Thursday, June 28, 2007

Opinions Galore -- Around the Food World

It seems like today I ran across an unusual number of posts that give all of us foodies a little, well, food for thought. There are no clear answers to some of these controversies and by their nature, many will inspire wildly different views, but I thought I'd share them here. Questions to ponder.

The Sad Saga of Patrick Atkins: Agree or disagree, this post from Advance Indiana has put me right off Atkins Cheesecake. If you have gay friends in committed relationships, you'll understand what I mean. The sickening too-close-to-home story underlines why unmarried couples should go to the trouble -- and expense -- of preparing the right legal documents to protect themselves. It's heartbreaking enough for one partner in a couple to be hospitalized or incapacitated without an intolerant parent in the mix. I'm not big with the boycotts, nor am I anti-Christian, but this sort of thing makes me want to find another place for desserts.

Suing over Restaurant Concepts: So, here's the deal. A chef in NYC (Rebecca Charles) bases her restaurant, Pearl, on a restaurant in the San Francisco Bay Area, Swan Oyster Depot. Both are rough knockoffs of your traditional New England fresh shellfish stand. But then Rebecca's trusted sous chef of six years, Ed McFarland, leaves and 3 months later opens his own restaurant a mile away, Ed's Oyster Bar, which -- in Rebecca's opinion -- is *just* like Pearl. Admittedly, it's similar. But is it worth a lawsuit? Pearl isn't a franchise. And there's no patent on the New England oyster shack. But is the design, menu, and even interior look and feel intellectual property? Serious Eats has great coverage the lawsuit filed yesterday. Plus Ed Levine's look at both places today.

The New Responsible Food Writing? Kate Hopkins has an interesting take on Christopher Shea's article New Grub Street from the Columbia Journalism Review. Covering the ongoing public debate between Michael Pollan, author of The Omnivore's Dilemma, and John Mackey, the CEO of Whole Foods, it also looks at the broader issue: What can happen when positive disagreements and debate go public. My gripe with The Omnivore's Dilemma isn't unlike Mackey's. It's difficult to make a blanket condemnation of an entire industry. Pollan, in my opinion, writes for an audience he knows will buy his arguments hook, line, and sinker. The book comes off as a one-sided rant without the actual data to back it up. The CJR looks at the broader picture and offers an analysis -- the short of which is that we the readers need to continue to ask questions.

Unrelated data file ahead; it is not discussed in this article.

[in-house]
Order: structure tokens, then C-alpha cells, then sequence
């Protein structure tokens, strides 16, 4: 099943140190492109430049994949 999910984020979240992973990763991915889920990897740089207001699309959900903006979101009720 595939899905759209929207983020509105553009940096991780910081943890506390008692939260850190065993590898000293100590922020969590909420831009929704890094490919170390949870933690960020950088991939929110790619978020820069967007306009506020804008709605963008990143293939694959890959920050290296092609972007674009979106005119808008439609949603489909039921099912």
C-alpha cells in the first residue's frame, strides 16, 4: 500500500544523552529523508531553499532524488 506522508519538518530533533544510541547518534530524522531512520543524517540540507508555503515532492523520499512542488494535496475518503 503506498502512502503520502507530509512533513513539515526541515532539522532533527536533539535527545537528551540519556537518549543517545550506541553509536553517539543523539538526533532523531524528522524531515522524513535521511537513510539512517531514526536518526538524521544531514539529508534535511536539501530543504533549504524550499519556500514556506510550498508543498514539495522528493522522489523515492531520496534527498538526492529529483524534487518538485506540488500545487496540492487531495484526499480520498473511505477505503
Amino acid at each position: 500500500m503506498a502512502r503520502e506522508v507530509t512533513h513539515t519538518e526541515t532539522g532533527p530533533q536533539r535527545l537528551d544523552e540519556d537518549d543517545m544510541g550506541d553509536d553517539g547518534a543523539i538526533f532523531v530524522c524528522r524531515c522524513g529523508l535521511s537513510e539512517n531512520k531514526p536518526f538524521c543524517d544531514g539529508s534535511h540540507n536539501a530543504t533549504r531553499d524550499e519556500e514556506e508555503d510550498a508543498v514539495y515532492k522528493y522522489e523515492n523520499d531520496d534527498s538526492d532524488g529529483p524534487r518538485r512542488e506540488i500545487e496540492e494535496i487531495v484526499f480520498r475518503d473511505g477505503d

Bourdain Rants on Hell's Kitchen: Bourdain, in another terrific rant at Ruhlman's blog, sums up *exactly* the problem with Ramsey's show Hell's Kitchen. I agree with him completely about how great Ramsey can be on TV and how lovely his other shows are. But he should be embarrassed by the horrible car crash (that, granted, I can't stop watching) called Hell's Kitchen. Where do they find these contestants? It's especially awful compared to the quality of candidates on this season's Top Chef. (Jean Georges' executive sous chef from NY and the exec chef from Abacus in Dallas can't compare to the retirement home chef who started on Hell's Kitchen -- and he lasted two episodes! The best chef on the show is a short order cook!) Tony, we love you. Please do a Ramsey intervention!


Anonymous said...

Wow, i buy atkins desserts all the time. They are wonderful. But never, never again. Mrs Atkins sounds like a downright evil B*tch.

Anonymous said...

I've never tried Atkins desserts, but always meant to...until now. I'm completely disgusted by their lack of compassion. Hopefully, the Atkins will realize the error of their ways or at the very least be treated in the same horrible way they treat others.

Brian D. said...

The Atkins case is a classic example of how all unmarried but commited couples (straight and gay) can and should protect themselves with a few simple legal documents. General and Medical Powers of Attorney along with putting both names on joint assets (cars, houses, retirement accounts, etc) will protect unmarried partners when something goes wrong.

Concerning the Pearl vs Ed's lawsuit: yes the look, feel, and design of a place can be protected by the concept of Trade Dress. I don't practice Intellectual Property law (loved the class though); however, based on the quick read of the other articles I say Rebecca Charles has valid legal claim (at least initially).

Anonymous said...

IndyStar article on prayer at Atkins plants, practically placing the halo right on Mrs. Atkins' head. I feel bad for Christians who don't live as hypocrites; they're tarnished by this woman.

braingirl said...

I saw that. Barf. What a cheesy fluff piece designed to make her look like such a Christain saint.

I'm glad to see a few posters in the comments are at least getting some of the fact outs -- reporting that the Star should have done.

Wouldn't it have been great if the reporter asked the questions she should have asked? I'm guessing the PR interview would have been over and the Star wouldn't have had such a lovely fluff piece.

GeePee said...

In the post Suing over Restaurant Concepts, you mention that both restaurants (Oyster cafe) are knock offs of the traditional New England fresh shellfish stand. I would hope you weren't referring the the Swan Oyster Depot as a knock-off. At 94 plus years old, it hardly can be considered a knock off.

Last March when I sat down to enjoy a dozen West Coast oysters, a big hunk of crusty sour dough with local butter, and an Anchor Steam, I didn't notice anything particularly 'New England-y' about my lunch.